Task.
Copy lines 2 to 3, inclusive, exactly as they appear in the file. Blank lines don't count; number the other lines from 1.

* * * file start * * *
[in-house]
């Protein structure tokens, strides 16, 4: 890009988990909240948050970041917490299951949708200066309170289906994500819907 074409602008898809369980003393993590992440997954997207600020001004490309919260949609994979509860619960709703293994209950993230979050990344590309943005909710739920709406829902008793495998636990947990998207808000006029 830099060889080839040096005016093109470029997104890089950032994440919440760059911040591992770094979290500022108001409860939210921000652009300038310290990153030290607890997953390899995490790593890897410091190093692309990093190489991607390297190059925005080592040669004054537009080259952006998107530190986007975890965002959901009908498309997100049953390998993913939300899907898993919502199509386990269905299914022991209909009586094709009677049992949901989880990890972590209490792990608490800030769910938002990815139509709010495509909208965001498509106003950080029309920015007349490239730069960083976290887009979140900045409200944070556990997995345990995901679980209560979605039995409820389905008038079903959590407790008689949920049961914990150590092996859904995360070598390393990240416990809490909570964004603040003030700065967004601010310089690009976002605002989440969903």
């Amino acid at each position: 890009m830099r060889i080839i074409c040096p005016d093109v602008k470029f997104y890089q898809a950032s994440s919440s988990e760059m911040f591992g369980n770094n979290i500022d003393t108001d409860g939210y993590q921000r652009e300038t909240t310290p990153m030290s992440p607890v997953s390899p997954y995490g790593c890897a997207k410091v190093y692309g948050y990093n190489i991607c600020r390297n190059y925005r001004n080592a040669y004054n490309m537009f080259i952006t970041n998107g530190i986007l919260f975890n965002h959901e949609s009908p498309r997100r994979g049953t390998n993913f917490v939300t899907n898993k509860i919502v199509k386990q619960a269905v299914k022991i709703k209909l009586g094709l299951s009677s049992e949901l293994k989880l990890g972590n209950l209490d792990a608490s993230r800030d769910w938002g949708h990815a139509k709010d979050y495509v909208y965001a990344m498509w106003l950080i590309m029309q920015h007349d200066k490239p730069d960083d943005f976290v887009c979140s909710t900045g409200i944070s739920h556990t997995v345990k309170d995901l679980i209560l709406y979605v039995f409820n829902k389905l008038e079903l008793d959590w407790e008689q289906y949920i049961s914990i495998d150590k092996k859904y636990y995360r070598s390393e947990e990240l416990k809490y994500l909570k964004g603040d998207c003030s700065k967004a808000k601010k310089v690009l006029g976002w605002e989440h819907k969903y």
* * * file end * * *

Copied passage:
């Protein structure tokens, strides 16, 4: 890009988990909240948050970041917490299951949708200066309170289906994500819907 074409602008898809369980003393993590992440997954997207600020001004490309919260949609994979509860619960709703293994209950993230979050990344590309943005909710739920709406829902008793495998636990947990998207808000006029 830099060889080839040096005016093109470029997104890089950032994440919440760059911040591992770094979290500022108001409860939210921000652009300038310290990153030290607890997953390899995490790593890897410091190093692309990093190489991607390297190059925005080592040669004054537009080259952006998107530190986007975890965002959901009908498309997100049953390998993913939300899907898993919502199509386990269905299914022991209909009586094709009677049992949901989880990890972590209490792990608490800030769910938002990815139509709010495509909208965001498509106003950080029309920015007349490239730069960083976290887009979140900045409200944070556990997995345990995901679980209560979605039995409820389905008038079903959590407790008689949920049961914990150590092996859904995360070598390393990240416990809490909570964004603040003030700065967004601010310089690009976002605002989440969903």
């Amino acid at each position: 890009m830099r060889i080839i074409c040096p005016d093109v602008k470029f997104y890089q898809a950032s994440s919440s988990e760059m911040f591992g369980n770094n979290i500022d003393t108001d409860g939210y993590q921000r652009e300038t909240t310290p990153m030290s992440p607890v997953s390899p997954y995490g790593c890897a997207k410091v190093y692309g948050y990093n190489i991607c600020r390297n190059y925005r001004n080592a040669y004054n490309m537009f080259i952006t970041n998107g530190i986007l919260f975890n965002h959901e949609s009908p498309r997100r994979g049953t390998n993913f917490v939300t899907n898993k509860i919502v199509k386990q619960a269905v299914k022991i709703k209909l009586g094709l299951s009677s049992e949901l293994k989880l990890g972590n209950l209490d792990a608490s993230r800030d769910w938002g949708h990815a139509k709010d979050y495509v909208y965001a990344m498509w106003l950080i590309m029309q920015h007349d200066k490239p730069d960083d943005f976290v887009c979140s909710t900045g409200i944070s739920h556990t997995v345990k309170d995901l679980i209560l709406y979605v039995f409820n829902k389905l008038e079903l008793d959590w407790e008689q289906y949920i049961s914990i495998d150590k092996k859904y636990y995360r070598s390393e947990e990240l416990k809490y994500l909570k964004g603040d998207c003030s700065k967004a808000k601010k310089v690009l006029g976002w605002e989440h819907k969903y």